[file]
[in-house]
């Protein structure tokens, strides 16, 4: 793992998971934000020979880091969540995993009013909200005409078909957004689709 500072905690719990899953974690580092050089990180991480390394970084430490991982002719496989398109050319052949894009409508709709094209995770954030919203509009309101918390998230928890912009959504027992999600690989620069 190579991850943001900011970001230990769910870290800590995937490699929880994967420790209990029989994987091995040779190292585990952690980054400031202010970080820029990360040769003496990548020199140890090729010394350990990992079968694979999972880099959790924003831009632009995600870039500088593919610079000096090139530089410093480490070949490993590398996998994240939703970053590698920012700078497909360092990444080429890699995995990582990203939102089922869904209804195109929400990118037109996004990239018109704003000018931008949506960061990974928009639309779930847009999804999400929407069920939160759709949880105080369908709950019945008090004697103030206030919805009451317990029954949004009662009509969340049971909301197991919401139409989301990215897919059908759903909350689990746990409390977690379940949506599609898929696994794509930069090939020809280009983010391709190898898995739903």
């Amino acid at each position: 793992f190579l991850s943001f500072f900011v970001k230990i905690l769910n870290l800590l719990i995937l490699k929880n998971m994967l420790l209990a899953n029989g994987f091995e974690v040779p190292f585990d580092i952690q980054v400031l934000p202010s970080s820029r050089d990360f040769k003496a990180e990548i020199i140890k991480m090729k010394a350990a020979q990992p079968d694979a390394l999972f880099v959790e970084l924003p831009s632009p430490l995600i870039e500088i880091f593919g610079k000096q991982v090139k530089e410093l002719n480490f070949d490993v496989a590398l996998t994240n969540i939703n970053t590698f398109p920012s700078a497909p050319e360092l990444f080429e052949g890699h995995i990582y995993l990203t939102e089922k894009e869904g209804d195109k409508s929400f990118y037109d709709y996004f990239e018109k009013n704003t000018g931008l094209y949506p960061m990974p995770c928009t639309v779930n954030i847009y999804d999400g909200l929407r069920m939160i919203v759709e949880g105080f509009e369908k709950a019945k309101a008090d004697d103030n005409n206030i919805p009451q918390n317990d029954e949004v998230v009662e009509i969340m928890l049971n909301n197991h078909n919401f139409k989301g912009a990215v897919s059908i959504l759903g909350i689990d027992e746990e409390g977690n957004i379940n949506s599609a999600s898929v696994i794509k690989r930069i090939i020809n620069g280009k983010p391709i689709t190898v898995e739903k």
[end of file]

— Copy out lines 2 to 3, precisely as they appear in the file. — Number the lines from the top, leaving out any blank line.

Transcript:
């Protein structure tokens, strides 16, 4: 793992998971934000020979880091969540995993009013909200005409078909957004689709 500072905690719990899953974690580092050089990180991480390394970084430490991982002719496989398109050319052949894009409508709709094209995770954030919203509009309101918390998230928890912009959504027992999600690989620069 190579991850943001900011970001230990769910870290800590995937490699929880994967420790209990029989994987091995040779190292585990952690980054400031202010970080820029990360040769003496990548020199140890090729010394350990990992079968694979999972880099959790924003831009632009995600870039500088593919610079000096090139530089410093480490070949490993590398996998994240939703970053590698920012700078497909360092990444080429890699995995990582990203939102089922869904209804195109929400990118037109996004990239018109704003000018931008949506960061990974928009639309779930847009999804999400929407069920939160759709949880105080369908709950019945008090004697103030206030919805009451317990029954949004009662009509969340049971909301197991919401139409989301990215897919059908759903909350689990746990409390977690379940949506599609898929696994794509930069090939020809280009983010391709190898898995739903």
């Amino acid at each position: 793992f190579l991850s943001f500072f900011v970001k230990i905690l769910n870290l800590l719990i995937l490699k929880n998971m994967l420790l209990a899953n029989g994987f091995e974690v040779p190292f585990d580092i952690q980054v400031l934000p202010s970080s820029r050089d990360f040769k003496a990180e990548i020199i140890k991480m090729k010394a350990a020979q990992p079968d694979a390394l999972f880099v959790e970084l924003p831009s632009p430490l995600i870039e500088i880091f593919g610079k000096q991982v090139k530089e410093l002719n480490f070949d490993v496989a590398l996998t994240n969540i939703n970053t590698f398109p920012s700078a497909p050319e360092l990444f080429e052949g890699h995995i990582y995993l990203t939102e089922k894009e869904g209804d195109k409508s929400f990118y037109d709709y996004f990239e018109k009013n704003t000018g931008l094209y949506p960061m990974p995770c928009t639309v779930n954030i847009y999804d999400g909200l929407r069920m939160i919203v759709e949880g105080f509009e369908k709950a019945k309101a008090d004697d103030n005409n206030i919805p009451q918390n317990d029954e949004v998230v009662e009509i969340m928890l049971n909301n197991h078909n919401f139409k989301g912009a990215v897919s059908i959504l759903g909350i689990d027992e746990e409390g977690n957004i379940n949506s599609a999600s898929v696994i794509k690989r930069i090939i020809n620069g280009k983010p391709i689709t190898v898995e739903k």